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[APD] Re: RO/pH question

Russ asked:
"Somehow the water still has a pH of 9! I don't understand how
almost pure water can still have such a high pH."

RO/DI water doesn't really HAVE a measurable pH value, other than the
"theoretical" value of 7.0. 

Water is chemically H2O. A very small percentage of those H2O molecules will
break apart, becoming H+ ions and OH- ions. The pH value is the ratio of
these 2 ions, anything which adds H+ ions will shift the pH value in one
direction (more acidic), while anything that adds OH- ions will shift it in
the opposite direction (more basic).The ratio of [H+] ions to [OH-] ions is
constant in PURE water. Think about the definition of pH, pH = -log[H+].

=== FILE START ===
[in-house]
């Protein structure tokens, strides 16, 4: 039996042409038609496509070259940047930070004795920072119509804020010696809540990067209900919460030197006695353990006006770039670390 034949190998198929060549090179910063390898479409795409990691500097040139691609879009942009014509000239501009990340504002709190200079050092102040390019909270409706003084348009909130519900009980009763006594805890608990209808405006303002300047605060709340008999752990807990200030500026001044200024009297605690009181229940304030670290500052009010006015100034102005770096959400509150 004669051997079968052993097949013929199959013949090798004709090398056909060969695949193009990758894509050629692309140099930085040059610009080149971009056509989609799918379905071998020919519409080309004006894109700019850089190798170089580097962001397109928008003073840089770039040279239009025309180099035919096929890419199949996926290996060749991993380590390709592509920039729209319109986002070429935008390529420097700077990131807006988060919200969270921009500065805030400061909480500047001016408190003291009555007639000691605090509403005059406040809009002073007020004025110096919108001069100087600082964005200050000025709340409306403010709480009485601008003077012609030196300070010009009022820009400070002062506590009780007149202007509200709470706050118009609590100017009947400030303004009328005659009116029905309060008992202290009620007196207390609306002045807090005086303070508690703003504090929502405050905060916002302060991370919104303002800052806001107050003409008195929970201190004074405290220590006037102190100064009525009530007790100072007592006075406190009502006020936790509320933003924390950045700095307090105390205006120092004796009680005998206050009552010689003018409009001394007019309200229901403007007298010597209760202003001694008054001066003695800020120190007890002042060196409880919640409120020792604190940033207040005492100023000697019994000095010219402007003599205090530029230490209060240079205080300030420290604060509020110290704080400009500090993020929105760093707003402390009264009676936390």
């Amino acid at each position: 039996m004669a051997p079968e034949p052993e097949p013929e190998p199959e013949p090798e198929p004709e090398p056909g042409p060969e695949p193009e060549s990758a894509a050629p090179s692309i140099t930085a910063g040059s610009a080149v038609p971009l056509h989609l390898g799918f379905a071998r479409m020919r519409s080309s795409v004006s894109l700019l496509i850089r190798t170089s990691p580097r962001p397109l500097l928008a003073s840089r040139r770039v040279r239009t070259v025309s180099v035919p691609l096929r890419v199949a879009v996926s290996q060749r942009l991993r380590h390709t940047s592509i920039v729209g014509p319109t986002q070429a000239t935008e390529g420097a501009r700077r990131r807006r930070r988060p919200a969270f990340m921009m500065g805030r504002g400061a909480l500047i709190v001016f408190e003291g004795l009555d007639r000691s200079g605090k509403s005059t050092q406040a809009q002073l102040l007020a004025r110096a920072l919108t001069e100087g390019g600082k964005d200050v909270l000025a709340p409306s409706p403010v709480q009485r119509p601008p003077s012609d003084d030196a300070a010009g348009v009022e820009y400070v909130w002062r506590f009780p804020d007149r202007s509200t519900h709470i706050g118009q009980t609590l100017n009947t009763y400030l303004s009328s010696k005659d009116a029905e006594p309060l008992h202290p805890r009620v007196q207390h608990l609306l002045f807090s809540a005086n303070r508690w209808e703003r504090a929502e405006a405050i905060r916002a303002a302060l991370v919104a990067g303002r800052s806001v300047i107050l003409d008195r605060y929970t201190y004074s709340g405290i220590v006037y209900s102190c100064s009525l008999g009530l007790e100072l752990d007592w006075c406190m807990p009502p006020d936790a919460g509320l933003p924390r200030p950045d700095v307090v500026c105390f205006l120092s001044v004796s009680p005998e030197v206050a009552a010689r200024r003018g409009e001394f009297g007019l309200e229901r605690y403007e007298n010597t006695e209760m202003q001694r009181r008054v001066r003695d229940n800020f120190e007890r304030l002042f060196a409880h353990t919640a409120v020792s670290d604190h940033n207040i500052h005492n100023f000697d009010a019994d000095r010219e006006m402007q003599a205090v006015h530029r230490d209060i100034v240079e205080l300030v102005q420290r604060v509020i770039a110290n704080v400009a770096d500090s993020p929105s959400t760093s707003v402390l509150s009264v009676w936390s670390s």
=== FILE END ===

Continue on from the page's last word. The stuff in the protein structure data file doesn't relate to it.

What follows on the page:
Because it is so pure, even minute amounts of other substances can cause the
measured pH value to swing widely. This topic has been discussed (beaten to
death actually) a few times on the APD - check the archives of the list. You
can't trust the reading from a probe or a test kit in water this pure.

Be that as it may, remember that nothing will live or grow in RO/DI water
unless it is either cut with plain tap water or you use an electrolyte
replacement salt. Both fish and plants need some minerals in the water in
order to survive. 

Don't try to add CO2 to pure RO/DI water, or your fish will be swimming in
vinegar. Both RO and DI processes remove Alkalinity (Buffering Capacity),
and CO2 acts as an acid when dissolved in water, driving the pH value down.
With no Alkalinity, the drop in pH can be both sudden and deadly. Even
atmospheric CO2, dissolving into pure RO/DI water, can cause the measured pH
to plummet.

Remember as well that even your 6 stage unit isn't capable of taking
everying out of the input water. There will always be some pass-through.
100% pure water is only found in a laboratory, and it never stays "pure" for

James Purchase

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